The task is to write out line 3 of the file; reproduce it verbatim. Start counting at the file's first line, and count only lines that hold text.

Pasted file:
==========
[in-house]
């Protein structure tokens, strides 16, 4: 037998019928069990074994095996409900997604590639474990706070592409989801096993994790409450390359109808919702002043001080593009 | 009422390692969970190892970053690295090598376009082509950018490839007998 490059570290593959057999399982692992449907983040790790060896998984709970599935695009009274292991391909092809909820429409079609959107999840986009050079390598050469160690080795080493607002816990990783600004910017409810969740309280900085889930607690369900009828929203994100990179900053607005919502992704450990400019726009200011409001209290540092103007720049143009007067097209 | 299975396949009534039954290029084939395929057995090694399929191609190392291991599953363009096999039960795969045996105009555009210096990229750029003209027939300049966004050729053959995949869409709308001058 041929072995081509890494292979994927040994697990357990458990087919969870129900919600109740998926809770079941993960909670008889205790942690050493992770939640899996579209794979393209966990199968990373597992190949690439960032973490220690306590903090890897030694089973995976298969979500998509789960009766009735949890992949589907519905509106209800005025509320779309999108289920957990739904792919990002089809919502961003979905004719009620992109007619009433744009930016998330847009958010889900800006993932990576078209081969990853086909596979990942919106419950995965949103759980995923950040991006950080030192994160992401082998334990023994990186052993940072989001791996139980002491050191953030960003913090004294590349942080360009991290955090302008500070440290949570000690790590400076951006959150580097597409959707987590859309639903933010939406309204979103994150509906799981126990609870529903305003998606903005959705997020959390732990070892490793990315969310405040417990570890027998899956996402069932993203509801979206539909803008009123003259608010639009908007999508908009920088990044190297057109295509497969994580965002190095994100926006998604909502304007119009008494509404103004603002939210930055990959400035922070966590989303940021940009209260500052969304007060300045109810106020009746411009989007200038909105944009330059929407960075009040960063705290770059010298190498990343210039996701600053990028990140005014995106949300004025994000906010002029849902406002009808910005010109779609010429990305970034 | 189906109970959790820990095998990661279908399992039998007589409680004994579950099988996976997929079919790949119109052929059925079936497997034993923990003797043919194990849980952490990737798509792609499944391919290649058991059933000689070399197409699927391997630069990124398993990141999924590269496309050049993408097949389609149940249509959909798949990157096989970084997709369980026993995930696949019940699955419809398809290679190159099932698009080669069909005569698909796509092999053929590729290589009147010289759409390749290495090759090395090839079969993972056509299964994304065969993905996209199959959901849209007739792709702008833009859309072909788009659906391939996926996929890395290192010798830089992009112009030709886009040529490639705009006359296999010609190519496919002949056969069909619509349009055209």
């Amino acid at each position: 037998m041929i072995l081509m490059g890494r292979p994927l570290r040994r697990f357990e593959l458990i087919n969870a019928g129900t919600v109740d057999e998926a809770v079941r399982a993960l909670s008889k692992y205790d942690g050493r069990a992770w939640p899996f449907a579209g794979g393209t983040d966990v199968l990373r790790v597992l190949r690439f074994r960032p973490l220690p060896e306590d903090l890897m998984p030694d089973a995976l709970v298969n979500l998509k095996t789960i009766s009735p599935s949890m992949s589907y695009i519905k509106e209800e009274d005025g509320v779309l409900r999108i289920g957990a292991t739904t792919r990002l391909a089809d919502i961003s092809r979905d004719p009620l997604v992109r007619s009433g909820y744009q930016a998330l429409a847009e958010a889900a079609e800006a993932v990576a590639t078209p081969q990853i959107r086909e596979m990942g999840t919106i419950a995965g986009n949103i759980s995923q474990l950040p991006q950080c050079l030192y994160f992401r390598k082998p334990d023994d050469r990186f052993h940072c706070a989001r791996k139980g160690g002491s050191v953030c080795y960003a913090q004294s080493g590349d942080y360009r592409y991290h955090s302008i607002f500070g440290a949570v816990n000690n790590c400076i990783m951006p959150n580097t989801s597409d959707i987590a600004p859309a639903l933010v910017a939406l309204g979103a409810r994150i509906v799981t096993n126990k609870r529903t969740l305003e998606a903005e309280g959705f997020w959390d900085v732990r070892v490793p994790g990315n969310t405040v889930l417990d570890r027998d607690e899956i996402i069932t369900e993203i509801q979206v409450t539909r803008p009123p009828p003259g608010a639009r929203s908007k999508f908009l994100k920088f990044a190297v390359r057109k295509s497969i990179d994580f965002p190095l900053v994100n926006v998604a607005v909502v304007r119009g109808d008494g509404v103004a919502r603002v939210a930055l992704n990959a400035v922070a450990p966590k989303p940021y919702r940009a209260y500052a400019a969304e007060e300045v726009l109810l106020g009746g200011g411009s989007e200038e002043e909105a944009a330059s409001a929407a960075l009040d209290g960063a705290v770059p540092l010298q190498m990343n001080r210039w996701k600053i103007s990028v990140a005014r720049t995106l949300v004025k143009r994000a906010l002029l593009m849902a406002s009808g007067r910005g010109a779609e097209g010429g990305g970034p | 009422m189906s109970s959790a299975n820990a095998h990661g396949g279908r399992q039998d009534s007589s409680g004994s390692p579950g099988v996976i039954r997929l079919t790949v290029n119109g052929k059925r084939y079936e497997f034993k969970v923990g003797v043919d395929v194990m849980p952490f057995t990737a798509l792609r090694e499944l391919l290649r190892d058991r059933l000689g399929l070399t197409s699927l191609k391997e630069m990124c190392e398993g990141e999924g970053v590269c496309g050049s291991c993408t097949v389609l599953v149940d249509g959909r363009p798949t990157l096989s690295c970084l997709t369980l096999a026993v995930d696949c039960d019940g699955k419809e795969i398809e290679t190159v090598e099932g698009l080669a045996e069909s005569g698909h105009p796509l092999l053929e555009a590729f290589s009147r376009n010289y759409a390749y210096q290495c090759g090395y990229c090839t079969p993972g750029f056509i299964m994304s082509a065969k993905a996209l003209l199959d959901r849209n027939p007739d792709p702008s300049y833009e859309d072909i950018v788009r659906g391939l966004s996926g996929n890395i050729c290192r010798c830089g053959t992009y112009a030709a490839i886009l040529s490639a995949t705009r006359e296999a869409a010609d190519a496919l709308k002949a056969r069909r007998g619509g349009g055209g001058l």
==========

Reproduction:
């Amino acid at each position: 037998m041929i072995l081509m490059g890494r292979p994927l570290r040994r697990f357990e593959l458990i087919n969870a019928g129900t919600v109740d057999e998926a809770v079941r399982a993960l909670s008889k692992y205790d942690g050493r069990a992770w939640p899996f449907a579209g794979g393209t983040d966990v199968l990373r790790v597992l190949r690439f074994r960032p973490l220690p060896e306590d903090l890897m998984p030694d089973a995976l709970v298969n979500l998509k095996t789960i009766s009735p599935s949890m992949s589907y695009i519905k509106e209800e009274d005025g509320v779309l409900r999108i289920g957990a292991t739904t792919r990002l391909a089809d919502i961003s092809r979905d004719p009620l997604v992109r007619s009433g909820y744009q930016a998330l429409a847009e958010a889900a079609e800006a993932v990576a590639t078209p081969q990853i959107r086909e596979m990942g999840t919106i419950a995965g986009n949103i759980s995923q474990l950040p991006q950080c050079l030192y994160f992401r390598k082998p334990d023994d050469r990186f052993h940072c706070a989001r791996k139980g160690g002491s050191v953030c080795y960003a913090q004294s080493g590349d942080y360009r592409y991290h955090s302008i607002f500070g440290a949570v816990n000690n790590c400076i990783m951006p959150n580097t989801s597409d959707i987590a600004p859309a639903l933010v910017a939406l309204g979103a409810r994150i509906v799981t096993n126990k609870r529903t969740l305003e998606a903005e309280g959705f997020w959390d900085v732990r070892v490793p994790g990315n969310t405040v889930l417990d570890r027998d607690e899956i996402i069932t369900e993203i509801q979206v409450t539909r803008p009123p009828p003259g608010a639009r929203s908007k999508f908009l994100k920088f990044a190297v390359r057109k295509s497969i990179d994580f965002p190095l900053v994100n926006v998604a607005v909502v304007r119009g109808d008494g509404v103004a919502r603002v939210a930055l992704n990959a400035v922070a450990p966590k989303p940021y919702r940009a209260y500052a400019a969304e007060e300045v726009l109810l106020g009746g200011g411009s989007e200038e002043e909105a944009a330059s409001a929407a960075l009040d209290g960063a705290v770059p540092l010298q190498m990343n001080r210039w996701k600053i103007s990028v990140a005014r720049t995106l949300v004025k143009r994000a906010l002029l593009m849902a406002s009808g007067r910005g010109a779609e097209g010429g990305g970034p | 009422m189906s109970s959790a299975n820990a095998h990661g396949g279908r399992q039998d009534s007589s409680g004994s390692p579950g099988v996976i039954r997929l079919t790949v290029n119109g052929k059925r084939y079936e497997f034993k969970v923990g003797v043919d395929v194990m849980p952490f057995t990737a798509l792609r090694e499944l391919l290649r190892d058991r059933l000689g399929l070399t197409s699927l191609k391997e630069m990124c190392e398993g990141e999924g970053v590269c496309g050049s291991c993408t097949v389609l599953v149940d249509g959909r363009p798949t990157l096989s690295c970084l997709t369980l096999a026993v995930d696949c039960d019940g699955k419809e795969i398809e290679t190159v090598e099932g698009l080669a045996e069909s005569g698909h105009p796509l092999l053929e555009a590729f290589s009147r376009n010289y759409a390749y210096q290495c090759g090395y990229c090839t079969p993972g750029f056509i299964m994304s082509a065969k993905a996209l003209l199959d959901r849209n027939p007739d792709p702008s300049y833009e859309d072909i950018v788009r659906g391939l966004s996926g996929n890395i050729c290192r010798c830089g053959t992009y112009a030709a490839i886009l040529s490639a995949t705009r006359e296999a869409a010609d190519a496919l709308k002949a056969r069909r007998g619509g349009g055209g001058l």